“When someone shows you who they are, believe them the first time.”—Maya Angelou
Maybe now we will finally realize who North Korea is. Over the decades since the collapse of the Soviet Union we repeatedly assured ourselves and others that negotiations, agreements, economic cooperation, sanctions, threats and international scolding could reform, or at least restrain, North Korea. Each stratagem was tried in its turn, and repeated, to little effect. But we felt better. For a while.
In the first post-Soviet happy celebratory days, we assumed that the loss of North Korea’s most generous patron doomed the regime. We soon realized that the regime was not going away quietly, like Nicolae Ceausescu, when Kim Il-sung first raised the nuclear specter. We were forced to adjust. A fundamental, if implicit, assumption since that time was that we must deal with North Korea as a country, brutally and eccentrically autocratic to be sure, but one that would react to the right mix of policies and strategies by the United States and our allies. That’s what governmental institutions do, after all. Our leadership after WW II is rightly celebrated for creating the structure—UN, CIA, Joint Staff, Unified Commands, a National Security Council with a staff, the Bretton Woods Agreement, the World Bank, many others—to deal with a survival-level global threat to democracy and capitalism.
That structure worked, and it still works. It works so well that we take it for granted, at great risk. But North Korea is immune to the persuasive and coercive levers of that structure.
Since the end of the Cold War, the Kim dynasty thrived through a global illicit network, greatly aided by the same globalization technologies we rightly celebrate in business enterprises. They collaborated with Abdul Qadeer Khan’s clandestine trade in nuclear technology and material, including warhead design. They found similar willing collaborators on missile technology, and chemical weapons. They developed impressive cyberwarfare capabilities—just ask SONY USA. North Korean workers and front organizations operate across the world, with tacit forbearance from their hosts.
Their massive conventional artillery and rocket forces in deeply buried and hardened shelters throughout the Kaesong Heights fronting Seoul gives North Korea great leverage over our Korean ally. Similarly, their nuclear and missile capabilities coerce Japan. China worries about a united Korea on its border, democratic and aligned with Washington. North Korea’s demonstrated willingness to employ highly potent chemical weapons far from the Hermit Kingdom serves notice on countries hosting North Korean laborers—and sourcing the salaries they send home—that no one is beyond their reach.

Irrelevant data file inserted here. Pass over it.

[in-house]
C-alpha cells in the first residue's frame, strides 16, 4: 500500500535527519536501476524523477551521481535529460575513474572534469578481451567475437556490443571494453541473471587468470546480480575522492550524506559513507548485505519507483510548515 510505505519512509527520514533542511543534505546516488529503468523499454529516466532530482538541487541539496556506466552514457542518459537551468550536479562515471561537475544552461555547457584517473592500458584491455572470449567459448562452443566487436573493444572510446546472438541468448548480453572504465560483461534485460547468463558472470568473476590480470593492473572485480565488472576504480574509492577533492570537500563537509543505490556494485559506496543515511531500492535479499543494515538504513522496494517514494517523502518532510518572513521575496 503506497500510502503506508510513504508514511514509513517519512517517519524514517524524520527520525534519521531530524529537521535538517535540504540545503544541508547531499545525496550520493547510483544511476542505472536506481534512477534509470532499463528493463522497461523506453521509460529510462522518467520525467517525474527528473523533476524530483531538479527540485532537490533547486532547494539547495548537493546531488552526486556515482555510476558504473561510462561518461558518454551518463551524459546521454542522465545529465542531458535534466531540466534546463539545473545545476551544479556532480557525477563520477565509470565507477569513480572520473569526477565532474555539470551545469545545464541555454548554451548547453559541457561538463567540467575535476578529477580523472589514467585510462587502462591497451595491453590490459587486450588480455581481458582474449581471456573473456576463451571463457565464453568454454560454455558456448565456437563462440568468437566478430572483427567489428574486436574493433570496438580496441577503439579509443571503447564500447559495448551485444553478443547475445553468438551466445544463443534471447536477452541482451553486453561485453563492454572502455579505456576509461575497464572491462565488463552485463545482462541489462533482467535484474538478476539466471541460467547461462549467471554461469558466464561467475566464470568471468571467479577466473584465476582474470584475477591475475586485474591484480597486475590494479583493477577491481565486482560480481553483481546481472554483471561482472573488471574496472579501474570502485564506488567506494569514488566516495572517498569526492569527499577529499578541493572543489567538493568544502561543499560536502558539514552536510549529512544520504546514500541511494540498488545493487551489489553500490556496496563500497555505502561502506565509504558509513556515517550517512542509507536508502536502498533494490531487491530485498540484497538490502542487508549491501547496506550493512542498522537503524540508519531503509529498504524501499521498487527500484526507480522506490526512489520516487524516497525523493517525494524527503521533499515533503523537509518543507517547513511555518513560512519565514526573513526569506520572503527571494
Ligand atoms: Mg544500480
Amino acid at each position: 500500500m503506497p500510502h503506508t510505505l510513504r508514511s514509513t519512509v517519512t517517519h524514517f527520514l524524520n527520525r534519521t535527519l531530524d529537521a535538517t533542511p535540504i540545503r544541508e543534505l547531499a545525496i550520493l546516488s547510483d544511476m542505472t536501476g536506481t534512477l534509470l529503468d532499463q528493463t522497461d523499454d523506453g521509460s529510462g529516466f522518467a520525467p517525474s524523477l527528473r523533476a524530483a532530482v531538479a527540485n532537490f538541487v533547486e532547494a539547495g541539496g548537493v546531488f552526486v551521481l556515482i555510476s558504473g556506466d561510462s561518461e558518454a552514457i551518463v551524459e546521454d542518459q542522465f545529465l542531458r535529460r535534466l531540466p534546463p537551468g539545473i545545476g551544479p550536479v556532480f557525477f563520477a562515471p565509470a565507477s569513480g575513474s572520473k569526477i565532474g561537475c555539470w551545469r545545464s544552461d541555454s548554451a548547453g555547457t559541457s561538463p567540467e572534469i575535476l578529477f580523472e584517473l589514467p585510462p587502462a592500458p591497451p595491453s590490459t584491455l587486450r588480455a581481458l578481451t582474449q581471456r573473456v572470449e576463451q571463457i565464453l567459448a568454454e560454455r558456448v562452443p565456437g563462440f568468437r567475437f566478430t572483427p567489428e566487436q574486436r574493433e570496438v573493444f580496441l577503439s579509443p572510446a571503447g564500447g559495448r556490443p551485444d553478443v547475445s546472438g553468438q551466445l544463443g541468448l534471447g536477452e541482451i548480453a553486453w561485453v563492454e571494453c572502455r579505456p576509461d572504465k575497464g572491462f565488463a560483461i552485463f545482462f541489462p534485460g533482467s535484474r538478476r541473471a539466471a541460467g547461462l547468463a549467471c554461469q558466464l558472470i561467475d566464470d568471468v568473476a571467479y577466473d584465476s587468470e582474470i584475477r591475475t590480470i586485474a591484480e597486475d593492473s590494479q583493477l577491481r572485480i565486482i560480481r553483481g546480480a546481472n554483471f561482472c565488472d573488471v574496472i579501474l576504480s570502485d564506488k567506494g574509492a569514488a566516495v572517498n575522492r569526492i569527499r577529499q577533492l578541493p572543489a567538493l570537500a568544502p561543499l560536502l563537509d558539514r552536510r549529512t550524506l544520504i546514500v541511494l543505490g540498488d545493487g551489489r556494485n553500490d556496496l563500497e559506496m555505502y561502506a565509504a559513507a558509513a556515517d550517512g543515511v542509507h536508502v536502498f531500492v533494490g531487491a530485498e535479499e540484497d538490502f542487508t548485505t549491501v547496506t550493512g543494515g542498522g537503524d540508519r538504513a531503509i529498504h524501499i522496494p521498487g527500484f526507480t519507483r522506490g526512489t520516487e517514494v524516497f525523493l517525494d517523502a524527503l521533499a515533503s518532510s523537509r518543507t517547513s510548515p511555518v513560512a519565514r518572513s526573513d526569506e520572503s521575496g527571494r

North Korea’s leadership is perfectly rationale, cynical, and brutal. It’s a well-structured and effective global crime enterprise. And it acts accordingly.
U.S. vital interests in Asia have been under attack for quite some time. As the post–World War II world became evident, we opted for an Asian presence anchored on the First Island Chain. The sudden invasion of the new Republic of Korea, and the precedent that this threat represented to our developing position in Europe, extended our presence to the peninsula. Our national presence—with all our elements of national power—in the region remains vital today.
Now, North Korea’s rapidly advancing capabilities threaten our allies. Maybe now we will finally realize our allies’ survival-level interests are threatened here, and therefore our vital interests face an enhanced threat.
Recent statements by Defense Secretary James Mattis and Gen. Joseph Dunford describe our intentions to respond to any attack. Our next actions must be rapid enhancement of the capabilities of our alliances to enhance deterrent capability and our allies’ confidence in the United States. This means the deployment of additional capabilities. Enhanced air and missile defense as well as greatly accelerated bi- and trilateral exercises are urgently needed.
We must also bring the full power of our economic and law-enforcement institutions to bear to shut down North Korea’s global black market. The very nature of the North Korean regime must drive our selection of ends and ways for what must be a robust “whole of government” effort. We used to be able to do this well. We must do it again.
Other nations, particularly those in the region, must be told of our intentions and efforts. Events recently, and over the years since the emergence of North Korea’s nuclear capability, show that no other nations can or will help. Therefore, we are acting unilaterally. This is just business, nothing personal. Interestingly enough, China may mind a lot less than we think. Kim’s latest is an affront to Xi Jinping, as well, as he heads into the nineteenth party congress.
Wallace C. Gregson, a retired Marine and former assistant secretary of defense for Asian and Pacific Security Affairs (2009–11), is currently senior advisor at Avascent International and senior director for China and the Pacific at the Center for the National Interest.